5 34 Chapter 2 E2-1 a. 500 lbs. x 7 days... 3,500 lbs. Required safety stock... 2,500 Order point... 6,000 lbs. b. 500 lbs. x 4 days =... 2,000 lbs. EXERCISES E2-2 a. EOQ = = = 2 CN K 2 $72 360,000 $4 $51,840,000 $4 = 12,960, 000 = 3,600 units b. 360,000 units (annual usage) 3,600 units (per order) = 100 orders Ordering cost: 100 $72 per order... $ 7,200 Carrying cost: (3,600 units $4.00 per unit... 7,200 Total order and carrying cost... $14,400 E2-3 Work in Process... 68,000 Factory Overhead... 3,800 Materials... 71,800 To record materials used during the month of June.
6 Chapter 2 35 E2-4 a. Materials ,000 Accounts Payable ,000 b. Work in Process ,000 Materials ,000 c. Factory Overhead... 12,000 Materials... 12,000 d. Materials... 2,500 Work in Process... 2,500 e. Accounts Payable Materials f. Accounts Payable ,000 Cash ,000
7 36 Chapter 2 36 Chapter 2 E2-5 First-in, first-out method RECEIVED ISSUED BALANCE Date Quantity Unit Price Amount Quantity Unit Price Amount Quantity Unit Price Amount 5/1 1, , / , , / , , / , / , /11 (10) 4.00 (40.00) , / , , /20 (300) 5.00 (1,500.00) , / , , Cost of materials used (issued): $4,450 Cost of 5/31 inventory: $2,800
8 Chapter 2 37 Chapter 2 37 E2-6 Last-in, first-out method RECEIVED ISSUED BALANCE Date Quantity Unit Price Amount Quantity Unit Price Amount Quantity Unit Price Amount 5/1 1, , / , , / , , / , / , /11 (10) 4.50 (45.00) , / , , /20 (300) 5.00 (1,500.00) , / , , , Cost of materials used (issued): $4,850 Cost of 5/31 inventory: $2,400
9 38 Chapter 2 38 Chapter 2 E2-7 Moving average method RECEIVED ISSUED BALANCE Date Quantity Unit Price Amount Quantity Unit Price Amount Quantity Unit Price Amount 5/1 1, , / , , / , , , / , , / , /11 (10) 4.20 (42.00) 1, , / , , , /20 (300) 5.00 (1,500.00) 1, , / , , Cost of materials used (issued): $4,650 Cost of 5/31 inventory: $2,600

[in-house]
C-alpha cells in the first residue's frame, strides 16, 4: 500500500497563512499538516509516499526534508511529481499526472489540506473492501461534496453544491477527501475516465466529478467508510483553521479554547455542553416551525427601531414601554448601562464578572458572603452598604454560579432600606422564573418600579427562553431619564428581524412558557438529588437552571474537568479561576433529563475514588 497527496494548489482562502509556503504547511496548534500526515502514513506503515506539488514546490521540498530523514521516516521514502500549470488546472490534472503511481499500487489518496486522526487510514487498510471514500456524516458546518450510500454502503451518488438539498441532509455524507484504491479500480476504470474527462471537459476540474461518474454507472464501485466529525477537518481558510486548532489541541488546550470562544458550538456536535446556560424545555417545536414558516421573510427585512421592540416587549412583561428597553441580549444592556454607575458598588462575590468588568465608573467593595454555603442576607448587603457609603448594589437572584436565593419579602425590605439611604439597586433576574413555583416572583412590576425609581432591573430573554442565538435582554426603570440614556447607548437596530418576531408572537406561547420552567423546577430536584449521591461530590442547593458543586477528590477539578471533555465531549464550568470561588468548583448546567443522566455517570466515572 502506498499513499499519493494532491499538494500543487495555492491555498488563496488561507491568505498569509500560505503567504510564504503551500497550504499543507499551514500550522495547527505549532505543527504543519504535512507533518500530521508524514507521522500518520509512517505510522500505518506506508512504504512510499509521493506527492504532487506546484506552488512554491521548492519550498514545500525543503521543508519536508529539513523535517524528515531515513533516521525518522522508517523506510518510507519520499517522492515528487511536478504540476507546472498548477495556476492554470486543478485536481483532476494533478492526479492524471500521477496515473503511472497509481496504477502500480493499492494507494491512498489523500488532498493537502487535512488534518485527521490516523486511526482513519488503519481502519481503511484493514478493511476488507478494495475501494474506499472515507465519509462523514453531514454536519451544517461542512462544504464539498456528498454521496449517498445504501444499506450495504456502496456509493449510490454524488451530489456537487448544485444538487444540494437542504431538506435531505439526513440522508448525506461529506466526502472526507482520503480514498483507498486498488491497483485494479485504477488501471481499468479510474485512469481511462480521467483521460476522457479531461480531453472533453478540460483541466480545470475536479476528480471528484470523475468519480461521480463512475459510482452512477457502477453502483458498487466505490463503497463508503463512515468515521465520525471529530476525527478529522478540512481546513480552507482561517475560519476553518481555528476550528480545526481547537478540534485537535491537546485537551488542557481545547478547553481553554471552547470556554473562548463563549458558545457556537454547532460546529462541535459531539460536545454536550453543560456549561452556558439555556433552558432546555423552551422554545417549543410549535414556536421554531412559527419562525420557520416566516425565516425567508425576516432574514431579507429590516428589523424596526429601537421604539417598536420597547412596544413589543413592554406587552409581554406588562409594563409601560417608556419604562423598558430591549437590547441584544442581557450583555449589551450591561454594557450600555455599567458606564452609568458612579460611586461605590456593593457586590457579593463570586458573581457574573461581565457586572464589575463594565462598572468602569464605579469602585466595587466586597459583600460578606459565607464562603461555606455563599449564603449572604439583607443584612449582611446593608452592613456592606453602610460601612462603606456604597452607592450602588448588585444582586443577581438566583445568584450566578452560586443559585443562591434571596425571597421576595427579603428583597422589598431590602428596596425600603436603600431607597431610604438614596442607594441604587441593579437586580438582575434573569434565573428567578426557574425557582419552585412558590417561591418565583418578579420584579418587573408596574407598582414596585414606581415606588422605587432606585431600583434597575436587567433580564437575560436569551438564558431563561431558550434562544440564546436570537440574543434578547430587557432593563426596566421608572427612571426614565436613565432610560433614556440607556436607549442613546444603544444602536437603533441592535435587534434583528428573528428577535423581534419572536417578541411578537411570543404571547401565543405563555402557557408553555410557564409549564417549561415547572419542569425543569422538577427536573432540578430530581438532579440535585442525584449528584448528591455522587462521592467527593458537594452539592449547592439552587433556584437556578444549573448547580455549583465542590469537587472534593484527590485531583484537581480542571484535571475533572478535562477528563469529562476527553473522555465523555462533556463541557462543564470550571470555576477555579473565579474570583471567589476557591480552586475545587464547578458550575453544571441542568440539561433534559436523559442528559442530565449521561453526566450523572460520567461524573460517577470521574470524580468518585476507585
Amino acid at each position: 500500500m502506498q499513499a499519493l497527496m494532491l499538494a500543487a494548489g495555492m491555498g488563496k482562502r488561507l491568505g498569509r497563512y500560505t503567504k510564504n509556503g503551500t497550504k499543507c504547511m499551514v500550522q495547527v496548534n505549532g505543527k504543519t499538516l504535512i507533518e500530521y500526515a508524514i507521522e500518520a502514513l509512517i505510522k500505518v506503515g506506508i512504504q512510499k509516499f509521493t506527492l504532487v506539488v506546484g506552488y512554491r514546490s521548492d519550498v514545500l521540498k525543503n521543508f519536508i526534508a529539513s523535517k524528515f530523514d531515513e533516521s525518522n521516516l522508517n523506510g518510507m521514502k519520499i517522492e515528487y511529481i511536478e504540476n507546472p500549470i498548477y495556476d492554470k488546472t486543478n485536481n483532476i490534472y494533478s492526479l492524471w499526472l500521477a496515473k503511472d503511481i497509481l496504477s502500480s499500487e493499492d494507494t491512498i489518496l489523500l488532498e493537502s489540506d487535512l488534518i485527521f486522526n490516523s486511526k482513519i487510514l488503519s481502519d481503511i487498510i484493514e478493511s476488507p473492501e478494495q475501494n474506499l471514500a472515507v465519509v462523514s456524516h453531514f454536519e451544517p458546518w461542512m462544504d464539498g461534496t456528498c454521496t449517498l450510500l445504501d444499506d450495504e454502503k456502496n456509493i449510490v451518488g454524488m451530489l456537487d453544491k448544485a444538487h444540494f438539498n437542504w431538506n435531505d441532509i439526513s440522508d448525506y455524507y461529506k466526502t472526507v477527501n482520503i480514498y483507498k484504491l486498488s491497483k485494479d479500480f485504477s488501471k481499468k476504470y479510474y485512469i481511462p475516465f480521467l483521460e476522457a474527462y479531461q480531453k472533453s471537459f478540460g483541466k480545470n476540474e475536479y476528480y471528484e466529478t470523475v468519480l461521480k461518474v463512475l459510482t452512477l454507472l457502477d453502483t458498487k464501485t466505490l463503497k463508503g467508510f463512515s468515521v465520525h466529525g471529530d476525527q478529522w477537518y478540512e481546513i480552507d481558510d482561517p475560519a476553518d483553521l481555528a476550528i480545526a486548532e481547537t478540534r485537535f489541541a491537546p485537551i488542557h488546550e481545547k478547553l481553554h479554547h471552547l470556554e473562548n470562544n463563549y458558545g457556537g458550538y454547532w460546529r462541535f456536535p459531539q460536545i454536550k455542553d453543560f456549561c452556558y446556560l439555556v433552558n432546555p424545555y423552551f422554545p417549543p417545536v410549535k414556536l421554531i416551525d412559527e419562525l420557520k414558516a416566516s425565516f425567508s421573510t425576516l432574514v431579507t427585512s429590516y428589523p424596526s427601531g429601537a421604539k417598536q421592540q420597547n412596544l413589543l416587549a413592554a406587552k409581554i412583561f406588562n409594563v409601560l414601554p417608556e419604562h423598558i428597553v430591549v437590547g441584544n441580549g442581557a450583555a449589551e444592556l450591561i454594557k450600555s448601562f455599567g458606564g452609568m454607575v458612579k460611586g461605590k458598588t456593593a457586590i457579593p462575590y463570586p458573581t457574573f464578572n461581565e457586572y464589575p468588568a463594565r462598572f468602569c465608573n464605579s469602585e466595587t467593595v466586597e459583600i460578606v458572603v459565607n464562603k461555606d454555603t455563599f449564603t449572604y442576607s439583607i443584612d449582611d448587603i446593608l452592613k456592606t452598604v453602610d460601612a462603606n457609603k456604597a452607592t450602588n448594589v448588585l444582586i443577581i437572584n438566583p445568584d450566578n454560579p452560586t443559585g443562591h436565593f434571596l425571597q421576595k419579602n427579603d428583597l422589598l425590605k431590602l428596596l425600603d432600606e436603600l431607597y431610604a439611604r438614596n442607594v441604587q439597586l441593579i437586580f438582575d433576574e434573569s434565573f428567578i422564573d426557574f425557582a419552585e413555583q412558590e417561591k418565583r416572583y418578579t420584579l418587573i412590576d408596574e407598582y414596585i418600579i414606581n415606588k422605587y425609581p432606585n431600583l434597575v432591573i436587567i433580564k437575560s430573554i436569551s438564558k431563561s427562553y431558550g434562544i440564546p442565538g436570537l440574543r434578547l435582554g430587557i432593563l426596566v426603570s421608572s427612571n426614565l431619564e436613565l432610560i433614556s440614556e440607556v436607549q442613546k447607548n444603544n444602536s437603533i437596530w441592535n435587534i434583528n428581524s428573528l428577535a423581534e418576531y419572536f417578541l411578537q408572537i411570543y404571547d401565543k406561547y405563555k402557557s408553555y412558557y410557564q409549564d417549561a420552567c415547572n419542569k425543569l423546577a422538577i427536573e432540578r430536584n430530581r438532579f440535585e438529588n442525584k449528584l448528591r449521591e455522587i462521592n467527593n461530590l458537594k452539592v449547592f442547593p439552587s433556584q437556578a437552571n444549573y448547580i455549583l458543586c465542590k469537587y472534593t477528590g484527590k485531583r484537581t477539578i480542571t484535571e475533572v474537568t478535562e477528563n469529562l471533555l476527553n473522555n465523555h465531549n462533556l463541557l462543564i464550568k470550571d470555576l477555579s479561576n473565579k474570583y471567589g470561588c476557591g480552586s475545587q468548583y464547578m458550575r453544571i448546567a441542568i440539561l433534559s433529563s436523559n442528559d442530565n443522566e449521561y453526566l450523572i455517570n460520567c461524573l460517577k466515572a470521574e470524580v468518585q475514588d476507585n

10 E2-8 Inventory Cost Transferred Cost of Ending Method to Work in Process Inventory FIFO $4,450 $2,800 LIFO 4,850 2,400 Moving average 4,650 2,600 In a period of constantly rising prices as illustrated in the problem, the LIFO method of inventory pricing will result in the highest cost being charged to revenue; the FIFO method will result in the lowest cost being charged against revenue; and the moving average method will result in a cost between the other two. Theoretically, LIFO provides a better matching of costs with revenue. Because the inventory sold will have to be replaced at current prices. In a period of falling prices, the reverse will be true, with the moving average method again falling in between the other two. E2-9 a. The FIFO method which results in the most recent purchases being costed in ending inventory indicates that materials costs have continued to increase over the threeyear period. b. FIFO would show the highest net income for The information given indicates that prices rose during the year. Using FIFO, the cost of goods sold would be charged with the oldest materials costs, which during a time of rising prices would be the lowest materials costs. c. FIFO would show the highest net income for 2010, because it would continue to charge the oldest and lowest costs to the product while the other two methods would be affected by the rising cost of the more recent purchases. d. LIFO would show the lowest net income for the three years combined, because it consistently charges the most recent, higher costs to the product, thereby reducing the yearly net income. 30
11 40 Chapter 2 E2-10 a. 1. Materials... 23,750 Accounts Payable... 23, Work in Process... 19,250 Materials... 19, Materials... 1,200 Work in Process... 1, Factory Overhead... 2,975 Materials... 2, Materials Factory Overhead b. Materials Factory Overhead Bal. 5,000 (2) 19,250 (4) 2,975 (5) 385 (1) 23,750 (4) 2,975 (3) 1,200 22,225 2,590 (5) ,335 8,110 Work in Process Accounts Payable (2) 19,250 (3) 1,200 (1) 23,750 18,050 c. $8,110 E ,000/10,000 =4 days 2. 40,000 - (40,000.60) = 16,000 16,000/10,000 = 1.6 days
12 Chapter 2 41 E2-12 a. Raw and In-Process... 80,000 Accounts Payable... 80,000 b. No entry. c. Conversion Costs... 10,000 Payroll... 10,000 d. Conversion Costs... 60,000 Various Credits... 60,000 e. Finished Goods ,000 Raw and In-Process... 80,000 Conversion Costs... 70,000 f. Accounts Receivable ,000 Sales ,000 Cost of Goods Sold ,000 Finished Goods ,000 E2-13 a. Scrap Materials Factory Overhead (Scrap) Cash 125 Scrap Materials b. No entry at the time scrap is identified At the time of sale: Cash 75 Factory Overhead (Scrap) c. No entry at the time scrap is identified At the time of sale: Accounts Receivable Work in Process d. No entry at the time scrap is identified At the time of sale: Cash 40 Scrap Revenue... 40